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For over sixteen years the most stable and extensive resource on the Internet for pipe and electronic organs
The hub of this site is the Complete Articles page which gives you instant access to many detailed articles dealing with numerous technical aspects of both pipe and electronic organs. Use the Google search box below to quickly identify areas of interest. While browsing, why not also listen to over 4 Ĺ hours of music played on the three manual organ below and the Prog Organ virtual pipe organ here?
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LATEST ARTICLE - Trendline Synthesis - a new music synthesis technique
When simulating musical instruments it is often necessary to adjust the tone colour or timbre of existing sound samples, or to produce entirely new ones. Conventionally, this requires the creation of new harmonic spectra to represent the new tone colour, and the modified samples are then generated using additive synthesis. However, creating the desired spectra is time consuming and laborious especially when they comprise many harmonics, and it also requires a lot of skill and experience. So some means is desirable to reduce the labour involved, and the technique of Trendline Synthesis described in this article offers this advantage. It enables a wide range of prototype spectra to be created instantaneously by specifying no more than four parameters for each one, regardless of how many harmonics they might contain. Thus manual intervention is minimal, making the design cycle for a new synthetic sample set much faster, cheaper and more flexible than creating it from recordings of existing instruments or constructing a set of new spectra harmonic by harmonic. Audio recordings are included, showing that Trendline Synthesis can produce convincing aural examples of the four classes of pipe organ tone colour - diapasons (or principals), strings, flutes and reeds. These advantages ensue from the simple means by which a spectral envelope is approximated by a set of trendlines, and for organ pipe spectra it has been found that only two lines are necessary. Because only two parameters are required to define a straight line, it follows that no more than four are needed to define both trendlines in any spectrum and thus the spectrum itself. A novel computer design tool is described which facilitates the process.
The picture above is of a test rig used for experiments on pipe organ valves, such as those described in the articles entitled Calculating Pallet Size, Touch Relief in Mechanical Actions and Response Speed of Electric Actions. These can also be accessed from the Complete Articles page where summaries are also available.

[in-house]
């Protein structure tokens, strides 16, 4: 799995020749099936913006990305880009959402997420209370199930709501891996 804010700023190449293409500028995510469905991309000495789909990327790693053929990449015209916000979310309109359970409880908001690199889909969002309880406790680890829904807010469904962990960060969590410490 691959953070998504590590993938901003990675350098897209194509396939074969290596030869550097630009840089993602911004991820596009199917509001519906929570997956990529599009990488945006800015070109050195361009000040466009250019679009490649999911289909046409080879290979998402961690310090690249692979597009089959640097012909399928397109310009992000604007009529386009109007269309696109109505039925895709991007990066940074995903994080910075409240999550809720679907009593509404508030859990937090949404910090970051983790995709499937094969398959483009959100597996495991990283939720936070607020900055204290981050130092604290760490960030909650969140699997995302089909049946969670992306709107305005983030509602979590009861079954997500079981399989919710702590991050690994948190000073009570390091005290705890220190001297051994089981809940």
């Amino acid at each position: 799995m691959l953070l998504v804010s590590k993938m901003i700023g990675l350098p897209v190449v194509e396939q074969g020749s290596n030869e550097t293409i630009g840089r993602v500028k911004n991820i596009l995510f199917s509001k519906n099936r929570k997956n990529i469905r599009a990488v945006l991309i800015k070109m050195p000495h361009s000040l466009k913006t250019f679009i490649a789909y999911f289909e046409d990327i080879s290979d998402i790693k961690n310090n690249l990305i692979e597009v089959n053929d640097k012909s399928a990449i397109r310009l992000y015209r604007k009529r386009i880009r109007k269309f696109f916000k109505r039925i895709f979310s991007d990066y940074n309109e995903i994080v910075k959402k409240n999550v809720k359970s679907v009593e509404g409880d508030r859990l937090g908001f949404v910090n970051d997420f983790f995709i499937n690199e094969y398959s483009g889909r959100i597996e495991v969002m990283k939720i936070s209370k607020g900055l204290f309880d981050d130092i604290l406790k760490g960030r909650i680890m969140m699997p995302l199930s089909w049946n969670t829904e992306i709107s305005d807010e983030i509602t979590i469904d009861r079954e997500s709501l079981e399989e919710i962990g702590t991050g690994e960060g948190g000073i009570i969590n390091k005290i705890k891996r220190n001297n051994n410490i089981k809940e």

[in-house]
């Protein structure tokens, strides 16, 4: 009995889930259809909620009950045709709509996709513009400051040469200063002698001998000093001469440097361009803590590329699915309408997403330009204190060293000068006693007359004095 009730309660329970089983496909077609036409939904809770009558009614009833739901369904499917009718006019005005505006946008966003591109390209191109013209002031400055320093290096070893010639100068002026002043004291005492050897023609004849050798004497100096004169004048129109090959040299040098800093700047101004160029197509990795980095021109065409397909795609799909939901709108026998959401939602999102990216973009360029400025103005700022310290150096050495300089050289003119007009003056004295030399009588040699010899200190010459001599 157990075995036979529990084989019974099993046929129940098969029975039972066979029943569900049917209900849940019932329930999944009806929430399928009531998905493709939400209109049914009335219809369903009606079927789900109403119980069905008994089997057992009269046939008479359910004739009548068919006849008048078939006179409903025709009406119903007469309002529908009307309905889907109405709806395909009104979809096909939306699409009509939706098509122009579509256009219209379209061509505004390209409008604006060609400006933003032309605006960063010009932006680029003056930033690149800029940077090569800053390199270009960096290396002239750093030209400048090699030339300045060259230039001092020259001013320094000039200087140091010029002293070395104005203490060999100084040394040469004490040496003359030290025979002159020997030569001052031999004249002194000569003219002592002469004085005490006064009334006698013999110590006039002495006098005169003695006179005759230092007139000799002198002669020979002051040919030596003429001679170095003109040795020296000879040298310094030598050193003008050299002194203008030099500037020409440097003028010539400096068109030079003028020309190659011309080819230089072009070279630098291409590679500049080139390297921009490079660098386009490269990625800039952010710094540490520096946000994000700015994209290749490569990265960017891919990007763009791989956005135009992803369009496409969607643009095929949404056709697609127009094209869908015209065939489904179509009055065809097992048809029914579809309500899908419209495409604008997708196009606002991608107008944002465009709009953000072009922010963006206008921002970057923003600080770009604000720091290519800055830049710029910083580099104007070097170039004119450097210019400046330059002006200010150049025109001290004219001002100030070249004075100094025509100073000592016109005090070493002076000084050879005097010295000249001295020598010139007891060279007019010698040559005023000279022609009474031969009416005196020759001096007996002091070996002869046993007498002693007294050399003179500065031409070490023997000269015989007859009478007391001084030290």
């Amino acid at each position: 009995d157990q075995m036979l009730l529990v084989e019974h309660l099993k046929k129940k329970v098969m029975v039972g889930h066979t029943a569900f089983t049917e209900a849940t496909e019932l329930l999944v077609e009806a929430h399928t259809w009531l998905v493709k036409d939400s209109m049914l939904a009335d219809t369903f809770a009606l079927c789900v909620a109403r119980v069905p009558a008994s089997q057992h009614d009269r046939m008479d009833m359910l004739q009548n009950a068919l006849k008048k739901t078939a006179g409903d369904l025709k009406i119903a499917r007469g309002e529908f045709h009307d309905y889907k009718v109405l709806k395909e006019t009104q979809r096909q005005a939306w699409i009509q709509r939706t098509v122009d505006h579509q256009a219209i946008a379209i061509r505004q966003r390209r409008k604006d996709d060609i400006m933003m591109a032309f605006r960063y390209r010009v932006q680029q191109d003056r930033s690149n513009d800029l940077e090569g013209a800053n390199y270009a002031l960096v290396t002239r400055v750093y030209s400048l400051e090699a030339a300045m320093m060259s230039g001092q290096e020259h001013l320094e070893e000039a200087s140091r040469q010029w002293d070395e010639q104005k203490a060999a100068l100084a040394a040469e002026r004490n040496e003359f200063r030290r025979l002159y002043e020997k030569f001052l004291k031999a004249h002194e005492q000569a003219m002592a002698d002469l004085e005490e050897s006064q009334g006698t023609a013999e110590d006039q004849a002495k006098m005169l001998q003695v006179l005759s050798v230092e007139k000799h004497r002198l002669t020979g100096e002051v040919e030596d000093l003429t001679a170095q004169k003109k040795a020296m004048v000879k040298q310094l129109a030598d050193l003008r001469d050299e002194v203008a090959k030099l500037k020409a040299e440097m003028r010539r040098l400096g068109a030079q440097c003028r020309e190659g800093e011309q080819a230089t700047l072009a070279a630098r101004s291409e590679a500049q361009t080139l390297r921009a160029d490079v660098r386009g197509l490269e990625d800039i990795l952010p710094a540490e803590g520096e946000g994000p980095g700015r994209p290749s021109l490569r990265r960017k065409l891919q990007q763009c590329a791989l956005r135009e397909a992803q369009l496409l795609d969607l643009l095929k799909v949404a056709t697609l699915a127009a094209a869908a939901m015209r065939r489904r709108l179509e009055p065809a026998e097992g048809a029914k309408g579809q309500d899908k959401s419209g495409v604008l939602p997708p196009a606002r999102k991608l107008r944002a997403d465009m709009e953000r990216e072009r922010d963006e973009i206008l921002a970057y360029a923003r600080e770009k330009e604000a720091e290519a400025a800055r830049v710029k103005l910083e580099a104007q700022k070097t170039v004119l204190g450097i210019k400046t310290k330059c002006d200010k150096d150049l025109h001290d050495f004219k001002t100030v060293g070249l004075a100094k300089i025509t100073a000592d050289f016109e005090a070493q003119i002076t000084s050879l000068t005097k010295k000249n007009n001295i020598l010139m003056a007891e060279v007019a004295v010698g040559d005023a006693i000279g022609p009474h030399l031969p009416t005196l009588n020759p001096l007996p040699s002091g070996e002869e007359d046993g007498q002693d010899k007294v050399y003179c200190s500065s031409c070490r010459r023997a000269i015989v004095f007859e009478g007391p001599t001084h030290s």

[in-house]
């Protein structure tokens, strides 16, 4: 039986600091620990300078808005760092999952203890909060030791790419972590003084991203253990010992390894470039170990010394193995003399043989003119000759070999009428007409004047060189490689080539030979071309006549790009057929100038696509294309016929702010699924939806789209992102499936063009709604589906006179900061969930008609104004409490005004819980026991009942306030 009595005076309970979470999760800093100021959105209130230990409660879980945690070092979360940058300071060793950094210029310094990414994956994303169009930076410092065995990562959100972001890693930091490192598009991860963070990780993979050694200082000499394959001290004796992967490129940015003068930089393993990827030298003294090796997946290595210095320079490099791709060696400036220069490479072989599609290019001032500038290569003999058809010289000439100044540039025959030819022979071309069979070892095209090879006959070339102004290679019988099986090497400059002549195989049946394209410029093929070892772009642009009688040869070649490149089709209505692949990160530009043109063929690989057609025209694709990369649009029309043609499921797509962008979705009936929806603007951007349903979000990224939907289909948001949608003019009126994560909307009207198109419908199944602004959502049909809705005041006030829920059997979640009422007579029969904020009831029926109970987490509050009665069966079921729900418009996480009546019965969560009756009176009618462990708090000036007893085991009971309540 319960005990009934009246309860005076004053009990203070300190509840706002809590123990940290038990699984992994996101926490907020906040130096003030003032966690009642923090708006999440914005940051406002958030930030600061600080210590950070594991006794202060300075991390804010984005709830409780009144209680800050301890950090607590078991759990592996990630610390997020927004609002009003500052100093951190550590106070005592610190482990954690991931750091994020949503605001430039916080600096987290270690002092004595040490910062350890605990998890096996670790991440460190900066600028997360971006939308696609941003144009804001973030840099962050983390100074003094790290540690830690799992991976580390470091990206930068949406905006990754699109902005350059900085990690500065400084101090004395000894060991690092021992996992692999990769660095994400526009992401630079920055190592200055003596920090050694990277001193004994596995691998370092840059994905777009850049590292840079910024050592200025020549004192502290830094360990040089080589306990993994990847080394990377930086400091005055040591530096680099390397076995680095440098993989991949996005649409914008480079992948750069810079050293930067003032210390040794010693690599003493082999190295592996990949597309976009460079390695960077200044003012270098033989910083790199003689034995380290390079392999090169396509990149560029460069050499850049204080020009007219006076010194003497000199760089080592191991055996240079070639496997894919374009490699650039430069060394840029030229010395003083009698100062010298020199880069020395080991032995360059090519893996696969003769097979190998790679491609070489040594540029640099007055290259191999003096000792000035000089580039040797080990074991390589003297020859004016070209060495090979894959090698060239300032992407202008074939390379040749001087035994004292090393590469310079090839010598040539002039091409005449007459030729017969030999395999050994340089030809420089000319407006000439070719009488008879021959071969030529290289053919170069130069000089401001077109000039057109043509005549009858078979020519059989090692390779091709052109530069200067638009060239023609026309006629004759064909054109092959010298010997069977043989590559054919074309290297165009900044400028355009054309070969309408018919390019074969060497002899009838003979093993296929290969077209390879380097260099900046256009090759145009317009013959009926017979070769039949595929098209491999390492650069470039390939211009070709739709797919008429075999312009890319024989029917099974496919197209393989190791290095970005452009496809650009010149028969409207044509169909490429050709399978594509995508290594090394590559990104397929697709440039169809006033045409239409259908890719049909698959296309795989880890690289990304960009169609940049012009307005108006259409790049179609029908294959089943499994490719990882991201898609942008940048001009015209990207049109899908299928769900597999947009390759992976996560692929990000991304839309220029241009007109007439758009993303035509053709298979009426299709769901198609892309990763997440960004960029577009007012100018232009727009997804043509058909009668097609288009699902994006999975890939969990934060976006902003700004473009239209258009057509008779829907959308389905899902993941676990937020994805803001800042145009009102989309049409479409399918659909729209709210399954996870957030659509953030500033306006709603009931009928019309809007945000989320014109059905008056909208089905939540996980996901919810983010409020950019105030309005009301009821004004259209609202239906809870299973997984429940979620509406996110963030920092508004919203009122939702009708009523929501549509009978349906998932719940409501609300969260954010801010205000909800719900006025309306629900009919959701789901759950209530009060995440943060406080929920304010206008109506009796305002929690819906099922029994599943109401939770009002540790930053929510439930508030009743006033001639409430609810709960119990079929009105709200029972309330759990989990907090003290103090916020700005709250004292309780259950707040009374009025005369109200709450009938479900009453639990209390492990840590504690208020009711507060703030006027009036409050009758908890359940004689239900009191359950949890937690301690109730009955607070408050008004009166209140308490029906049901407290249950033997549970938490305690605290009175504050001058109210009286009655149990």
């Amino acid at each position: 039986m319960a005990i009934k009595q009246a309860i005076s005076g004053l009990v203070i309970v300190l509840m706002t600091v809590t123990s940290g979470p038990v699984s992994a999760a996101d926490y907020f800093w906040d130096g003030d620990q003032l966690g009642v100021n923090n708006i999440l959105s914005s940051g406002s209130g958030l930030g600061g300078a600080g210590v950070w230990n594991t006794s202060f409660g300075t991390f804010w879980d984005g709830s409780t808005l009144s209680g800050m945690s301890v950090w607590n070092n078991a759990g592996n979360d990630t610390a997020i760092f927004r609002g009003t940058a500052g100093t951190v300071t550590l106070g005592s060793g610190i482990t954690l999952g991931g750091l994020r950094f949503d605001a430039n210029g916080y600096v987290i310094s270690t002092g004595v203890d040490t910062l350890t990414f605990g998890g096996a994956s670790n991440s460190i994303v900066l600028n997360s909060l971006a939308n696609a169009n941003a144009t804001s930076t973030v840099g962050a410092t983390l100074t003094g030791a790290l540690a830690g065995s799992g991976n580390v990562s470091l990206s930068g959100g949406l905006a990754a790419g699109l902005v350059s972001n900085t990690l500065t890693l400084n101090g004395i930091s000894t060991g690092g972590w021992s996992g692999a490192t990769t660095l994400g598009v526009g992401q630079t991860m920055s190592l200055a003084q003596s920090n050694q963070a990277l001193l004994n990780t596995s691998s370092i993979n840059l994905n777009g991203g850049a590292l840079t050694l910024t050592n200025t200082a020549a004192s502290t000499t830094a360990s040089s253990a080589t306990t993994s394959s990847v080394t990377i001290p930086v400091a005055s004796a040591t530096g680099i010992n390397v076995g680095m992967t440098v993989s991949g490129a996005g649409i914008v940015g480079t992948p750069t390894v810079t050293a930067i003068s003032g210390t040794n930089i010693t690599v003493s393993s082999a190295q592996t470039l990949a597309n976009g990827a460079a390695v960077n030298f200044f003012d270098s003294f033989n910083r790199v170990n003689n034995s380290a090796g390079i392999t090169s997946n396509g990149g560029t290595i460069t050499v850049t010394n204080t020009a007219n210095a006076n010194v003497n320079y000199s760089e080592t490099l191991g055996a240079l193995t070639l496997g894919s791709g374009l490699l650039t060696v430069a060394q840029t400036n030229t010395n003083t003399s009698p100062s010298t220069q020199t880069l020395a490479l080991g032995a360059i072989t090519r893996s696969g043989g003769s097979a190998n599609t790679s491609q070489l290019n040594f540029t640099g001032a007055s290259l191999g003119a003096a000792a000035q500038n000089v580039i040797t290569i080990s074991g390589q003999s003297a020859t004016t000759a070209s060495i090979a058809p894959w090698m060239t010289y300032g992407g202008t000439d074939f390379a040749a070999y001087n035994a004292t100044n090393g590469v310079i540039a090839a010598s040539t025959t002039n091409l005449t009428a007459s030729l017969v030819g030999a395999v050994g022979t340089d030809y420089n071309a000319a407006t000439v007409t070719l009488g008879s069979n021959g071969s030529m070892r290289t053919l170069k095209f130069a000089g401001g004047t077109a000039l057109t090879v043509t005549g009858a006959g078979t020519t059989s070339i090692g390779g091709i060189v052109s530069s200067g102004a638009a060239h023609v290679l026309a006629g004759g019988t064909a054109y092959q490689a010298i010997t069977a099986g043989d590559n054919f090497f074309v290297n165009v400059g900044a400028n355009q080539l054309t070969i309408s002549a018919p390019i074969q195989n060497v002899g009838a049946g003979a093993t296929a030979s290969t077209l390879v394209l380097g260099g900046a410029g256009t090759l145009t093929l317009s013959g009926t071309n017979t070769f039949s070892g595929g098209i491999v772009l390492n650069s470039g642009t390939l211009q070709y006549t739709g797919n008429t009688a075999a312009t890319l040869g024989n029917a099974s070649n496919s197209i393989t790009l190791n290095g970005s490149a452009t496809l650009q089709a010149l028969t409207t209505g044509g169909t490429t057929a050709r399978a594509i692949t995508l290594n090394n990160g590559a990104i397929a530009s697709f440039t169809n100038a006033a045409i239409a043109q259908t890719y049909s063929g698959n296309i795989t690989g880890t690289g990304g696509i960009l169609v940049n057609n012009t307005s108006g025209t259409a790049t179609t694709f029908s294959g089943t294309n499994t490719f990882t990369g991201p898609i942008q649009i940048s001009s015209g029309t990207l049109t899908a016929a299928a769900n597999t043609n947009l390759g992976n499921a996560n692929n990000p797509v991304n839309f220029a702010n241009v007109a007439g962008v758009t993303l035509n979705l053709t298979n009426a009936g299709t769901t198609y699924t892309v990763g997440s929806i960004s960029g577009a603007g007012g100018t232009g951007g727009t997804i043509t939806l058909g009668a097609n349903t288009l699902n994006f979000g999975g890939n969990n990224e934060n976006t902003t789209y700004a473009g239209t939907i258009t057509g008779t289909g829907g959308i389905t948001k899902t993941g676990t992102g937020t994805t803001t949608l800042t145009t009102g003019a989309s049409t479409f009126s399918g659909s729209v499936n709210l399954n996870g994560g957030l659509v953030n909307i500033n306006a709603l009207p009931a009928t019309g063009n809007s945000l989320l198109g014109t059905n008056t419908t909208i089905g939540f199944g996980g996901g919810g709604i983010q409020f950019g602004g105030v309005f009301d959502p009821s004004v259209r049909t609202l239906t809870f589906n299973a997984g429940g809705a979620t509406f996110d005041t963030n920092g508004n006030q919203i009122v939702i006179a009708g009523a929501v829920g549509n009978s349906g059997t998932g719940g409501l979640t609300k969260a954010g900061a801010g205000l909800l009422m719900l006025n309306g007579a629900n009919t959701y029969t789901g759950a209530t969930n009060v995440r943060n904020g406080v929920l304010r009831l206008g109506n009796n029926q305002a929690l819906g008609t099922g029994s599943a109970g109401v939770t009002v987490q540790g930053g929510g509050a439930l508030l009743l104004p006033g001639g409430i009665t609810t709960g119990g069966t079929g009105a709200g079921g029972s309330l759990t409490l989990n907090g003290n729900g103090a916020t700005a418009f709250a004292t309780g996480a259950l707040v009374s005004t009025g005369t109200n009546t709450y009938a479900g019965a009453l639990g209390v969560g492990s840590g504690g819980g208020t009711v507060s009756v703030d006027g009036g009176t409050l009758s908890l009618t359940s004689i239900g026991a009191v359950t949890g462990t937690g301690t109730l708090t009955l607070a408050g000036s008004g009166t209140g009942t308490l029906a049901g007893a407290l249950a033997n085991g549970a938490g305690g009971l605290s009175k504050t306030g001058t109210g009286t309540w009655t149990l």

This electronic organ is a dual purpose instrument containing both "straight" and "theatre" voices, designed and made by the author. It is tuned to the author's Dorset Temperament with the addition of some impure octaves as described in Keyboard Temperaments with Impure Octaves. A full specification is available for download here (PDF file, 117 kB).
The things they say:
These recordings span some years and they were made in various rooms and auditoria. The older tracks were made using analogue equipment and some were recorded acoustically using microphones, hence the occasional noises due to piston thuds and page turns, etc. Other tracks were captured electrically. All are of real players performing in real time - no synthetic MIDI 'performances' here. I have not got round yet to normalising the volume settings of all the tracks so they are compatible with each other, therefore you might wish to adjust the volume between tracks depending on which ones you select. Do not be alarmed if some tracks appear to start with an excessive noise level - this simply means they were recorded at a higher level than others. Just turn the volume down to suit. In any case, it is a wise precaution to always begin playing each track at a low level to protect your audio equipment and your ears from unexpectedly high signal levels when the music begins. Although the instrument has 13 ranks of theatre organ voices in addition to its 'straight' sounds (see specification), copyright considerations preclude the inclusion of much theatre-style music here. Playing time 1 hour 35 mins approx.
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